With Omicron poised to take over, here's what you should keep in mind

·4 min read
People line up for vaccine doses at the Minto Sportsplex at the University of Ottawa on Dec. 16, 2021. (Francis Ferland/CBC - image credit)
People line up for vaccine doses at the Minto Sportsplex at the University of Ottawa on Dec. 16, 2021. (Francis Ferland/CBC - image credit)

The rapidly spreading Omicron variant of COVID-19 is causing many people to scramble to update their holiday plans.

The federal government said Canadian citizens and permanent residents are no longer exempt from PCR testing for short trips across the U.S. border on Friday — an addendum to its announcement earlier this week advising against non-essential international travel.

The Ontario government and Ottawa Public Health, meanwhile, are juggling resources to get more booster shots in arms. Starting Monday anyone 18 and over can book their booster shot, three months after their second dose.

Given all the changes, keeping things straight can be a bit confusing. So with the holidays fast approaching, here's the latest guidance on testing and restrictions in Ottawa.

How do I get a free rapid test?

While many students in Ottawa were sent home with free rapid tests before the holiday break, those without kids in school have found the kits harder to come by.

On Friday, seven LCBO locations received test kits from the province, but Premier Doug Ford said the kits "disappeared like rapid fire" across Ontario.

Ottawa Public Health said 10 locations in the city will be getting deliveries of free rapid tests on Tuesday, but the agency has not indicated where those locations are.

They will, however, be in addition to Friday's LCBO locations.

WATCH | How to use a take home COVID-19 test

What do I do if I test positive for COVID-19?

OPH says it's already behind on contact tracing because of the rising case count. It's asking people who test positive to self-isolate immediately and to reach out to their close contacts themselves.

The health unit says it will still contact you if you test positive. If you do, you should isolate for 10 days from the onset of symptoms, or from the date of the positive test if you're asymptomatic.

Household members should stay in a separate room from someone who's tested positive or contact public health for information on staying in an isolation centre.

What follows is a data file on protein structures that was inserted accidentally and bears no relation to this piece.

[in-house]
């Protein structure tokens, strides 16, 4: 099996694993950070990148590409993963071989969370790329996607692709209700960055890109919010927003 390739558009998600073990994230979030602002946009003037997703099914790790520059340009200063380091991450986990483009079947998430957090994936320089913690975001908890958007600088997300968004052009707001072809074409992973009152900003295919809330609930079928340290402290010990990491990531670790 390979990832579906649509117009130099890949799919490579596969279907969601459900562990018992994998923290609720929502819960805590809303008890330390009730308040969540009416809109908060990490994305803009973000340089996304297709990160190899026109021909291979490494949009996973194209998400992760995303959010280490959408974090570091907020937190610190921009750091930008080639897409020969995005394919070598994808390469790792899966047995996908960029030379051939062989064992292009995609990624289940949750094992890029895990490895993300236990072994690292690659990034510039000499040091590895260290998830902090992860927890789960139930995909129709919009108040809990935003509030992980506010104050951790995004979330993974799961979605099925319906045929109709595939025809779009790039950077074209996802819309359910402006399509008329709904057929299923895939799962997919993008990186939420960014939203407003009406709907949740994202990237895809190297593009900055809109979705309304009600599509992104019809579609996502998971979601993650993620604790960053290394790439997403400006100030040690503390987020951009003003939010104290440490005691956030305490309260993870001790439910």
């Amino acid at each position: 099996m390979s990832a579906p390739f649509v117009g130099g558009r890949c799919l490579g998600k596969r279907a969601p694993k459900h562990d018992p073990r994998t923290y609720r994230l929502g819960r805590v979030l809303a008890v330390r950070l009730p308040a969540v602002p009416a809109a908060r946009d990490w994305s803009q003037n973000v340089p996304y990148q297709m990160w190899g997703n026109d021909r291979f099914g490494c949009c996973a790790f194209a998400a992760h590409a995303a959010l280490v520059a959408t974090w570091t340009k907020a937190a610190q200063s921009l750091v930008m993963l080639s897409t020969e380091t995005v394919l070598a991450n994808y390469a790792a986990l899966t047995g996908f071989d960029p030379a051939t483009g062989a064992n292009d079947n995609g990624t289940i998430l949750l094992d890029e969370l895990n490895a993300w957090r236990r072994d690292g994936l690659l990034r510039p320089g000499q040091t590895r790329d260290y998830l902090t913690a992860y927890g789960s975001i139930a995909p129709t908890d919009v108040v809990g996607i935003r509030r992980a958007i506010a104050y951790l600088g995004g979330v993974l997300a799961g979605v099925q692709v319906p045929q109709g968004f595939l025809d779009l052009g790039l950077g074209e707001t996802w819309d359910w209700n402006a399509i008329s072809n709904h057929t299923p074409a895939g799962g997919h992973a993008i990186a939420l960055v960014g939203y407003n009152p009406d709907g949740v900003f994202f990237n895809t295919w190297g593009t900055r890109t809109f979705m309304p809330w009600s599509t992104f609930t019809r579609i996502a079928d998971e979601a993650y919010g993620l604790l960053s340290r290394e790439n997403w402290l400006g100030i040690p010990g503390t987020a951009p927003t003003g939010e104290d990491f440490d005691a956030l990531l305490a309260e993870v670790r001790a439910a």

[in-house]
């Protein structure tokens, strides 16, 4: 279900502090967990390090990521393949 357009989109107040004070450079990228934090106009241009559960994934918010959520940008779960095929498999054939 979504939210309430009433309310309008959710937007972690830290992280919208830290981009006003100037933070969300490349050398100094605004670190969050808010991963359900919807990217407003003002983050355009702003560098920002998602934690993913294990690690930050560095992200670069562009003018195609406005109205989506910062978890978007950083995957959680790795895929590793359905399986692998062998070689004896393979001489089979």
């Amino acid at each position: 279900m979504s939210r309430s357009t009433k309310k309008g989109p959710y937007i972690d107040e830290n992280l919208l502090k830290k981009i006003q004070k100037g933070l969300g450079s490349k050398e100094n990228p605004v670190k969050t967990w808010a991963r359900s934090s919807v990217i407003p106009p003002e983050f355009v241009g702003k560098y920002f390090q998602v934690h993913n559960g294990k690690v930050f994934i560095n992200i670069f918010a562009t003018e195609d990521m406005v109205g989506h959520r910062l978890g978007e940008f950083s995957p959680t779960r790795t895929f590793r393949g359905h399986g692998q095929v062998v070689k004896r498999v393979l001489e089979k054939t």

For more information on the centres, call 613-580-2424 ext. 25890 or email OPHisolationcentre@ottawa.ca.

When should I get tested?

If you have COVID-19 symptoms, OPH says you shouldn't wait to see if symptoms improve but instead book a COVID-19 test immediately and isolate until you have your results, even if you are vaccinated.

With Omicron, those symptoms can include fever, muscle aches, cough, a sore throat and a runny nose.

If a close contact tells you they've tested positive, book a COVID-19 test immediately — again, even if you're fully vaccinated. Because of the backlog in contact tracing, do not wait for public health to contact you.

OPH has created a new page where it lists community COVID-19 exposures so the public can more easily keep track.

Where can I get tested?

Public health runs several testing sites across the city. You can visit OPH's testing website for pop-up locations, holiday hours and appointment bookings.

Starting Monday, the Centretown, Sandy Hill and Somerset West community health centres will pause COVID-19 testing services so that staff can be redeployed to support the province's mass vaccination campaign.

Several Ottawa pharmacies also have tests available for purchase. They can be found on Ontario's website.

WATCH | Ottawa Public Health says number of new cases is 'on the worst possible curve' as the holidays approach

What are the restrictions?

Both Ontario and Ottawa tightened restrictions on Friday, and while there is a lot of similarity in the new rules, they're not exactly the same.

When they appear to be in conflict, the stricter of the two rules is what stands, OPH said.

For example, Ontario dropped the limit of people permitted at one table at a restaurant to 10 people, while Etches called for six per table. So in Ottawa, six will be the rule.

Ontario's new restrictions come into effect at 12:01 a.m. on Sunday. Indoor social gathering limits will be reduced from 25 people to 10, and outdoor gatherings are being reduced from 100 people to 25.

The combined rules mean that capacity limits will drop to 50 per cent for many Ottawa businesses, including:

  • Restaurants, bars and other food and drink establishments.

  • Malls and retailers, including grocery stores and pharmacies.

  • Convention centres and meeting or event spaces.

  • Personal care services like barbershops, salons and tattoo parlours.

  • Gyms.

  • Indoor recreational amenities, fairs and festivals.

  • Tour and guide services.

  • Strip clubs.

  • Indoor sports, plus indoor clubhouses affiliated with outdoor recreation facilities.

  • Concert venues, theatres and cinemas.

  • Museums, galleries and similar attractions.

  • Casinos, bingo halls and other gaming establishments.

  • Faith-based organizations and places of worship.

You can read more about Ontario's rules here and Ottawa's rules here.

The rules are legally binding under the Reopening Ontario Act. Bylaw officers will be ready to enforce the restrictions Monday, city officials said.

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